Standing in the Gap

When hardworking parents can’t meet their daughter’s needs, a church and a Texas family supply the missing pieces.

Sejoti Debnath, 8, lives in a rural village in Bangladesh with her parents and 3-year-old brother. While her mother, Beauty, cares for the children and keeps the home, Sejoti’s father, Pobrito, works as a rice farmer.

It’s hard, honest work — and the best Pobrito could find after losing his job at a nongovernmental organization a few years ago. Although farming usually keeps the family fed, it leaves little money for other needs like doctors, medicine and school expenses. Thankfully a church in their community and a Texas family have partnered with Compassion to stand in the gap for Sejoti.

The photo essay below follows a typical day in Sejoti’s life.

After climbing out of bed at 6 a.m. quietly to avoid waking her brother, who shares her bed, Sejoti heads outside to brush her teeth. She rinses with water she collected from a neighbor’s well in rural Bangladesh. Sejoti’s father is a farmer, and her mother cares for the children and the home.

After brushing her teeth, Sejoti finishes her homework on the front porch. “I like to wake up in the morning and study outside, as I don’t have electricity at home,” says Sejoti, who needs the daylight to see her work. “But the fresh air helps me study better.” Her parents help her with homework when possible. “We are not very educated,” says her father, “but we will do everything possible to educate our children and make them strong enough to stand on their own feet.”

After studying, Sejoti eats a breakfast of rice with milk and banana that Beauty prepared. “The children run about a lot when they are at school,” her mother says, “so I feed my child with sweet milk and rice almost every day so that she does not feel hungry during her school time.”

Sejoti’s walk to school takes about 15 minutes. She tries to get there early every day to spend extra time with her friends before class. Her sponsors — the Larsons of Waco, Texas — help cover the cost of her school supplies, uniform and other expenses her parents can’t afford.

After school, Sejoti rushes home to change out of her uniform and walks to her Compassion center, where she meets up with friends on the playground there. They jump rope, slide and swing before going inside to eat a filling meal, learn about God and get one-on-one attention from tutors. Caring tutors at the center, or “project,” commit to knowing, loving and protecting every child in their care. “I feel valued by all who take care of us at the project,” Sejoti says.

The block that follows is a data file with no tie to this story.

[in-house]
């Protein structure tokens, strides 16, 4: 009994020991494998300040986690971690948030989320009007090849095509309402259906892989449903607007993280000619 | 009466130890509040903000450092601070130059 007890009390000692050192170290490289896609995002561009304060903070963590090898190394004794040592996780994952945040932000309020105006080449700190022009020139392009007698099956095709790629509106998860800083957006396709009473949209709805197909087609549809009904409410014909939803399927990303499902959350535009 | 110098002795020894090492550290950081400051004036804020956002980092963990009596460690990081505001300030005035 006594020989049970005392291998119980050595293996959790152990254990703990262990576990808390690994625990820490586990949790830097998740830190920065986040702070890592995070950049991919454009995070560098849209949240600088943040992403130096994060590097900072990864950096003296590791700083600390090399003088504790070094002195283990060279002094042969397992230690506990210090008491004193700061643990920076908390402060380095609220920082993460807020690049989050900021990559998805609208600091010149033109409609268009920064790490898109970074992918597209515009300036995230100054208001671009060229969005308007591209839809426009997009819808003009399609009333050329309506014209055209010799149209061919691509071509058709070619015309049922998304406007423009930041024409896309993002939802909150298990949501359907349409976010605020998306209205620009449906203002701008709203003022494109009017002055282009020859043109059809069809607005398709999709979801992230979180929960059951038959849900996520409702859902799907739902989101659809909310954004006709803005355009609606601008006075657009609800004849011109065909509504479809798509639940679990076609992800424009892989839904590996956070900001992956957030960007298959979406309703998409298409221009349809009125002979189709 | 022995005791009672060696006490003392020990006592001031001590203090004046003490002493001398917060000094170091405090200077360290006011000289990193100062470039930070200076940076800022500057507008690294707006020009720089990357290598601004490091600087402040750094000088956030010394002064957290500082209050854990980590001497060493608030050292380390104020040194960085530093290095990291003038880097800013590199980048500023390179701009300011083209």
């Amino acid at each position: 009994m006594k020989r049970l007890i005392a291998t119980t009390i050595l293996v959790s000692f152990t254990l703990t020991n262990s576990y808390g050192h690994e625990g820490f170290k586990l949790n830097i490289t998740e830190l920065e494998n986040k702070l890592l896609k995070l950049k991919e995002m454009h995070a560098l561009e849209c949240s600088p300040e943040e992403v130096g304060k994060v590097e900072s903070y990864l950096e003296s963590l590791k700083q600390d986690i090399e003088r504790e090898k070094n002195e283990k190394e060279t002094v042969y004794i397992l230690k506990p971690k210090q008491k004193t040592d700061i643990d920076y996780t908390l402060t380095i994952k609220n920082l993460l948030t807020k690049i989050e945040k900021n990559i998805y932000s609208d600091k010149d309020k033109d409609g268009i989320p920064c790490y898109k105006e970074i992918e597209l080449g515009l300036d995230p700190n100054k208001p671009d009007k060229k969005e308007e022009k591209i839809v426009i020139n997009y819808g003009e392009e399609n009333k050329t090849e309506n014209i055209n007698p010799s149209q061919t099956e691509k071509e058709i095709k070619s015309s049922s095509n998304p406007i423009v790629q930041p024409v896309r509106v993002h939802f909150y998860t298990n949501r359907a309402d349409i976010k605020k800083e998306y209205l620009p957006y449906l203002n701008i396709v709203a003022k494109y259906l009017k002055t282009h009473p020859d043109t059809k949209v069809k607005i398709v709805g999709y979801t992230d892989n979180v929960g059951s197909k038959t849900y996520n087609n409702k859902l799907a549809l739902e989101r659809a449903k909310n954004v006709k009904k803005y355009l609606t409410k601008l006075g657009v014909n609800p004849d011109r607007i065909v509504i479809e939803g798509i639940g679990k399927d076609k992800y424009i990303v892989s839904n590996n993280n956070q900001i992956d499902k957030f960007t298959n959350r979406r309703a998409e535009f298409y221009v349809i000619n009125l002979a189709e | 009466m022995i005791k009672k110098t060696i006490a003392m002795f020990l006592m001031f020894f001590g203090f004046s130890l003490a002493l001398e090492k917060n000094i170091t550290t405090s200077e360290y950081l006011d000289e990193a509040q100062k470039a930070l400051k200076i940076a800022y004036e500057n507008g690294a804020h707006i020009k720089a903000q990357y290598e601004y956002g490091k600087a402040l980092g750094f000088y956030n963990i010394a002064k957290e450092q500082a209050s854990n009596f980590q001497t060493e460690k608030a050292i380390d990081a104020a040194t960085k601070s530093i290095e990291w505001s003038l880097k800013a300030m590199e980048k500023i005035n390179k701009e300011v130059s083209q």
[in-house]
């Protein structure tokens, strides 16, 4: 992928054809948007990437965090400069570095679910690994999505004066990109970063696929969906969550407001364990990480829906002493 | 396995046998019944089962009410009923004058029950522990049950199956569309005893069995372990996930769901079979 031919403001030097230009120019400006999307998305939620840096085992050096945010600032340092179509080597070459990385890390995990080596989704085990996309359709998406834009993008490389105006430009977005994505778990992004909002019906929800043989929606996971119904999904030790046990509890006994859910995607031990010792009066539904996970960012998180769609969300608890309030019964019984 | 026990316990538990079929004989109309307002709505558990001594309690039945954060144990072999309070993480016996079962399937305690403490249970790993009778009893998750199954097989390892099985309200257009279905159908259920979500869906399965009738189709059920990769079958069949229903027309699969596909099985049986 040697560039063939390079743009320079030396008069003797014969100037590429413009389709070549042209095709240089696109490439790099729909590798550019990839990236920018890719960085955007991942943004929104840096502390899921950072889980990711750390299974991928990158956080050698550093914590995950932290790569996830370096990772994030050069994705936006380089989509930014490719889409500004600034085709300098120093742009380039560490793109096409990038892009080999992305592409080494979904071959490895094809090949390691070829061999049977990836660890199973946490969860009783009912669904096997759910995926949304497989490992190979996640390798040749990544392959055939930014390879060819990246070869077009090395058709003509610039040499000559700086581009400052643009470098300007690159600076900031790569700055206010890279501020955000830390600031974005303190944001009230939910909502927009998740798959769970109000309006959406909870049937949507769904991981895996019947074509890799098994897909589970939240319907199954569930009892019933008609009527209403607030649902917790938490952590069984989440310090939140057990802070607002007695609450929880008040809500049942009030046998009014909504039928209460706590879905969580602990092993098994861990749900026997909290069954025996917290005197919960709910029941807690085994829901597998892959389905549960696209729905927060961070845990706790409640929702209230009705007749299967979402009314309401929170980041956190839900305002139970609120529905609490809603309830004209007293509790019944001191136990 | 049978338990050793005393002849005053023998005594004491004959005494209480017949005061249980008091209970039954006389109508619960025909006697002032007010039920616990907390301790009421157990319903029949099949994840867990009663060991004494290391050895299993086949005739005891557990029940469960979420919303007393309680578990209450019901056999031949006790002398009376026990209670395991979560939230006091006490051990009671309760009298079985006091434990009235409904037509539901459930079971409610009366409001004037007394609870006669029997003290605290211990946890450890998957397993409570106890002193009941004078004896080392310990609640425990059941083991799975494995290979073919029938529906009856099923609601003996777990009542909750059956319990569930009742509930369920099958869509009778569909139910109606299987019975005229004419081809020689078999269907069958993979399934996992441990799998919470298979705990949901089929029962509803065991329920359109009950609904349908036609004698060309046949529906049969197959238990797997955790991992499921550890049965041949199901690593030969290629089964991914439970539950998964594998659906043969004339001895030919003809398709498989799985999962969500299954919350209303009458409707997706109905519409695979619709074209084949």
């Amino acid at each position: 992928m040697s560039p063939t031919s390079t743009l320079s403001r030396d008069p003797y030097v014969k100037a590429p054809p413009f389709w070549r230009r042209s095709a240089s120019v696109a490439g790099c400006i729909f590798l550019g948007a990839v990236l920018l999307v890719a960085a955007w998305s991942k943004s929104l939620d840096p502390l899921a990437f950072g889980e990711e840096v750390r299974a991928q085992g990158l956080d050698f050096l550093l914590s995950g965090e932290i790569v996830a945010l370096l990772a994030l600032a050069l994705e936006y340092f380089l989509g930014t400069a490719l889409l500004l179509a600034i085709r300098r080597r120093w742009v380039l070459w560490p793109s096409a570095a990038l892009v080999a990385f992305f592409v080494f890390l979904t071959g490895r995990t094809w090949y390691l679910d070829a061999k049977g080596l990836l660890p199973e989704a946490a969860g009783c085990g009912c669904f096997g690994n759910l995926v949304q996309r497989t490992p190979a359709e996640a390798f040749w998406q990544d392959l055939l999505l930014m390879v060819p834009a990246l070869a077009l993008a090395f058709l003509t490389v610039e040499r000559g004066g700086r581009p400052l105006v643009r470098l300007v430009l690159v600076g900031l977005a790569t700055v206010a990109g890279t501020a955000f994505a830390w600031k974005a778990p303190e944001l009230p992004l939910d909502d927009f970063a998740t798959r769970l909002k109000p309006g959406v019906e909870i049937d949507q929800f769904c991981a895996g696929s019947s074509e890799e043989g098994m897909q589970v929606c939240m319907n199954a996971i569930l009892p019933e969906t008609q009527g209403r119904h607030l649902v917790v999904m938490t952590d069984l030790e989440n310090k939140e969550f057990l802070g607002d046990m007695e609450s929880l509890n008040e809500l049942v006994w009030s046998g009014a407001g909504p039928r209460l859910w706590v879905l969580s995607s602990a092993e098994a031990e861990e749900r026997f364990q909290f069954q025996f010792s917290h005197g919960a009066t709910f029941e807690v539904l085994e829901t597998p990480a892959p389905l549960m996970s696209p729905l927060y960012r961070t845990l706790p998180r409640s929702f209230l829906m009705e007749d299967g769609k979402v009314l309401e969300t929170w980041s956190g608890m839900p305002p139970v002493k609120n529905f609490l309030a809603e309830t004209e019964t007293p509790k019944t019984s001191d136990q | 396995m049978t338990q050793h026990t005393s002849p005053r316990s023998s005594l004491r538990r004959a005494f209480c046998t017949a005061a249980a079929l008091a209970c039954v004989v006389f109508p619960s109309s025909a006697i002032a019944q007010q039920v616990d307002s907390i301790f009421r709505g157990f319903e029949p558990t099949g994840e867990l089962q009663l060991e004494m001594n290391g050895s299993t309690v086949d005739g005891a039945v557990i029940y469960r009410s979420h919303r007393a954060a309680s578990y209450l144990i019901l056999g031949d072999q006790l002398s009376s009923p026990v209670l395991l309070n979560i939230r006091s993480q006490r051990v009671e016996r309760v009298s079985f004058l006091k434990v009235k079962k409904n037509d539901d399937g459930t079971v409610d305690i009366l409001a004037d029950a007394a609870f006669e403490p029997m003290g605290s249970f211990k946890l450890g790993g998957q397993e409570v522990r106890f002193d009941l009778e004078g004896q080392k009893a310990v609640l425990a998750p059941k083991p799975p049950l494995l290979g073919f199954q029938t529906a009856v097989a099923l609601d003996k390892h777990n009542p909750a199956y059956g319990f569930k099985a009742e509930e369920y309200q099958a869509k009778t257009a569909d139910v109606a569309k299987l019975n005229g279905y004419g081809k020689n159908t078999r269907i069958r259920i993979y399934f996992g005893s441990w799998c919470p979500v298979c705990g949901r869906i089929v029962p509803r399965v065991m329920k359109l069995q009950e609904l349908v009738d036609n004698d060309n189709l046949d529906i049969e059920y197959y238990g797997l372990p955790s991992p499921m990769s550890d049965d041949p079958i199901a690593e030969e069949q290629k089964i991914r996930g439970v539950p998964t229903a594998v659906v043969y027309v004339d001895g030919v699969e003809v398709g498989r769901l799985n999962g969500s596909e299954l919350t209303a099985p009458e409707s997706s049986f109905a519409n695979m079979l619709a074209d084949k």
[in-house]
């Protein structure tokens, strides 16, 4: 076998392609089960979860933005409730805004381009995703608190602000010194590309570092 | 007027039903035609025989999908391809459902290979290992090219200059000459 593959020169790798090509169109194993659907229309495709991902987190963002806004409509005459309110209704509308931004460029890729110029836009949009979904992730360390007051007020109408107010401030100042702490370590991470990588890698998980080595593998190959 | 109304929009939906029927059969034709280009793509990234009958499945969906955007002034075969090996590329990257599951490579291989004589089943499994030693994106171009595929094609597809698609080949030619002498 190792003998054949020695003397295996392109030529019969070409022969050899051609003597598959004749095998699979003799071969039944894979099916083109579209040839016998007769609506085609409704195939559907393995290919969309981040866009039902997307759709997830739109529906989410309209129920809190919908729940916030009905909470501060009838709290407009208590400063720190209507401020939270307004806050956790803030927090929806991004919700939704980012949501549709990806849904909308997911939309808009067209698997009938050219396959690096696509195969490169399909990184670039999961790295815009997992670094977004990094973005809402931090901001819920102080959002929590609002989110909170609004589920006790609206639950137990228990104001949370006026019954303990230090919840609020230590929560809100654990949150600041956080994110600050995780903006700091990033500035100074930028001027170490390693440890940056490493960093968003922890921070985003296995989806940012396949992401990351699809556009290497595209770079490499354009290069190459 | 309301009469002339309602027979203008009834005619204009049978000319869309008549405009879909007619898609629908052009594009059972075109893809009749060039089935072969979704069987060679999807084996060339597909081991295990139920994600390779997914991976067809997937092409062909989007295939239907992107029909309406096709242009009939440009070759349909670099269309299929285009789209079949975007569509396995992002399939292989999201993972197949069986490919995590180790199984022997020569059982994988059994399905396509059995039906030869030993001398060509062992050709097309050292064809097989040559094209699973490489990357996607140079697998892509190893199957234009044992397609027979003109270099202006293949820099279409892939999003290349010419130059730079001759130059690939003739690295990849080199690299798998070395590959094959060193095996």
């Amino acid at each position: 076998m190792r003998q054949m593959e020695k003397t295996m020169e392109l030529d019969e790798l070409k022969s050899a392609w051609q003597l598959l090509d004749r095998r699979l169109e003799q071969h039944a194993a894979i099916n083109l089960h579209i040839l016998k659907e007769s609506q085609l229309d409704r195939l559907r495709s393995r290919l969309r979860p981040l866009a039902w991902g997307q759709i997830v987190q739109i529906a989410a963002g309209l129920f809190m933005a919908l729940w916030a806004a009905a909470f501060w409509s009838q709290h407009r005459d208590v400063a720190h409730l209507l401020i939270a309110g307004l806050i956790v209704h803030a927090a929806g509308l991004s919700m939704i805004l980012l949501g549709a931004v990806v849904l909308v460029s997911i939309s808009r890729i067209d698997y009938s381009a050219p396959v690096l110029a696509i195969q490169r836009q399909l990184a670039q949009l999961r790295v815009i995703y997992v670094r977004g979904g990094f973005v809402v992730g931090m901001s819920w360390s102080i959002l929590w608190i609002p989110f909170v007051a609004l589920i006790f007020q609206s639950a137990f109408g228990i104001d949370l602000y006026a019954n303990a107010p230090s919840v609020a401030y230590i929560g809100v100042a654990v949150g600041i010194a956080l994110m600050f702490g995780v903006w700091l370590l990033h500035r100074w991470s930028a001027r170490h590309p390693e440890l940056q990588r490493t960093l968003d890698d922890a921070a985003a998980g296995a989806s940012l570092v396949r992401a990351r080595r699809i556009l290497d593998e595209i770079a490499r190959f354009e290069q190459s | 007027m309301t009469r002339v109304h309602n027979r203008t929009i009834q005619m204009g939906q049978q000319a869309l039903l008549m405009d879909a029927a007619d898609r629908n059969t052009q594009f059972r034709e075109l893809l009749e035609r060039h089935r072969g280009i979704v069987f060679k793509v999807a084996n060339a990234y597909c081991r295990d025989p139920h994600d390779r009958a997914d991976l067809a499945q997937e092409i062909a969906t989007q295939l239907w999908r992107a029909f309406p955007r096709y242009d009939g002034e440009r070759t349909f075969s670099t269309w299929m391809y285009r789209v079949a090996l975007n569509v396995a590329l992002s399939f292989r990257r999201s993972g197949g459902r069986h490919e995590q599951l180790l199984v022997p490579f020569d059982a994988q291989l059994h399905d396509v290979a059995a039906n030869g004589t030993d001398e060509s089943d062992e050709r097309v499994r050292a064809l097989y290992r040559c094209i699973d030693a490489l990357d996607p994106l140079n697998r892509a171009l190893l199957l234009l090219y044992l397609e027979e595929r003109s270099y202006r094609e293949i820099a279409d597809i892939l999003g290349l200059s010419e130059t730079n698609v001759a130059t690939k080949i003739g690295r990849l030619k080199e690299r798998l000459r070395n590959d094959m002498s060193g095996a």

After classes and playtime at her Compassion center, Sejoti goes home to help her family with chores. She collects water from a well on their neighbor’s property two to three times per day. Their neighbors share the water with them because water from the well at Sejoti’s home contains too much iron and traces of arsenic. Her family will need the water for preparing dinner and washing up before bed.

Pobrito sometimes asks for Sejoti’s help with the rice harvest. She helps stack the crops in their front yard, and then sweeps up the debris left behind. By now they’ve worked up an appetite and are ready for dinner.

After joining her mom in the garden to pick vegetables for dinner, Sejoti helps prepare them by cutting off the inedible parts and putting the rest in a bowl. The meal she ate earlier at her Compassion center helps take some pressure off her parents to make sure she gets all the food she needs to grow and thrive. By the time she finishes with dinner, chores and homework — as the sun allows — Sejoti is tired and ready to get into bed. Tomorrow will bring more work, but her sponsors, parents, friends and tutors will be there to lighten the load.

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Standing in the Gap

When hardworking parents can’t meet their daughter’s needs, a church and a Texas family supply the missing pieces.

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